These regulations will mark the end of the era of using coal to generate electricity in power plants. This era began with the oil crisis in 1972 and will end with the EPA issuing CO2 “budgets” and potentially creates a regional or national carbon trading market for “carbon credits.” These regulations require the shift towards natural gas as the fuel of choice for a significant portion of the power generation. Using natural gas to fire power generation plans will require the building of more gas pipelines and the expansion of Fracking. This will certainly impact the economy and natural environment of states with coal mining and limited gas delivery infrastructure like Virginia. The DMME is proposing fracking regulations in Virginia and there are proposals for additional gas pipelines in the Commonwealth.

Power plants are the largest single source of greenhouse gas emissions in the United States accounting for about 33% of greenhouse gas release (and slightly more of carbon dioxide). Greenhouse gases are: carbon dioxide (CO2), fluorinated gases, nitrous oxide and methane (CH4). According to the EPA CO2 represents 84% of mass of greenhouse gas emissions and that the climate models indicate to be the cause of climate change. The new regulations will require power plants to cut their CO2 emissions by 30% from 2005 levels or 18% from 2013 levels by using a combination of approaches.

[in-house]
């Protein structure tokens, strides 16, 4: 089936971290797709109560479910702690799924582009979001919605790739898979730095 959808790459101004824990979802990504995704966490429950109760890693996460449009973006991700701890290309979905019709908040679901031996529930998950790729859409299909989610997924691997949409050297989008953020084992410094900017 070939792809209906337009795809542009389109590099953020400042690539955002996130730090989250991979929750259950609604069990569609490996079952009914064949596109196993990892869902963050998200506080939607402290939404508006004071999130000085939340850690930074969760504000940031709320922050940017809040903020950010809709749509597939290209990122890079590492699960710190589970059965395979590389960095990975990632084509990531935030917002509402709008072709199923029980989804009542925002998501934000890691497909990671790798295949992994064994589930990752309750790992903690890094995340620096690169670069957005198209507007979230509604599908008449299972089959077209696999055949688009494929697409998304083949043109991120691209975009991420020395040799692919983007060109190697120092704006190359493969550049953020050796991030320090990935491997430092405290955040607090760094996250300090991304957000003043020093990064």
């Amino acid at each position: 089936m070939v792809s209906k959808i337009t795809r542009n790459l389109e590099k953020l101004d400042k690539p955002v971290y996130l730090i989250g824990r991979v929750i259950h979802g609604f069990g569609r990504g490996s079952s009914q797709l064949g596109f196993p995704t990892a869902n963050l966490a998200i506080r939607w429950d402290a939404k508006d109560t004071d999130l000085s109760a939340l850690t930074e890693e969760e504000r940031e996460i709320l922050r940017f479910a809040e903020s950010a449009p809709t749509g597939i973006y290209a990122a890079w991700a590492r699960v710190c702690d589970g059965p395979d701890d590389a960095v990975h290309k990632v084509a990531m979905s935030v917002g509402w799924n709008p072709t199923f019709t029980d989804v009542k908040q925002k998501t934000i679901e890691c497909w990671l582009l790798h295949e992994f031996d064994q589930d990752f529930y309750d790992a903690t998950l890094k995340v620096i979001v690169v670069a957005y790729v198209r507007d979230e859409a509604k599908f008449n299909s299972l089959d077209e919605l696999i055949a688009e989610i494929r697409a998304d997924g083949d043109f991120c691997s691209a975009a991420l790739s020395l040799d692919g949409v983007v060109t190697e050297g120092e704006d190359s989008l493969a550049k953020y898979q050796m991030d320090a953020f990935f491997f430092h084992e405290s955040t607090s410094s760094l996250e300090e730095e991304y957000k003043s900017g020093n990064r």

EPA mandates the interim and final goal for each state in the regulation. The EPA expects the regulations to result in a reduction in the electricity used per capita and in the CO2 generated per megawatt hour of electricity produced. The states must provide a plan for achieving that limit that is acceptable to the EPA by June 30, 2016. If the U.S. Court of Appeals for the District of Columbia Circuit does not grant a stay, then the states will have to move forward with implementation to be in compliance. The Congressional Review Act is unlikely to be able to stop this regulation. This act passed during the Clinton administration allows Congress to disapprove and vacate new regulations within 60 days, but operates essentially like any other legislation. Majority votes in both the house and senate are required. In addition the legislation would need presidential approval or enough votes to override a presidential veto, unlikely.

Despite legal challenges to the regulation, states must provide a plan for reaching their mandated goals acceptable to the EPA by June 30, 2016. The EPA is offering “incentives” to early adopters. The EPA is ensuring early adoption of plans so that even if legal challenges prevail, the rule cannot be undone. The EPA is ensuring early adoption of plans so that even if legal challenges prevail, the rule cannot be undone. EPA is providing a Clean Energy Incentive Program (CEIP) to reward early investments in renewable energy generation that generate carbon dioxide-free electricity or demand-side energy efficiency measures that reduce end-use energy demand like electrical meters that can shut down certain appliances during periods of peak demand.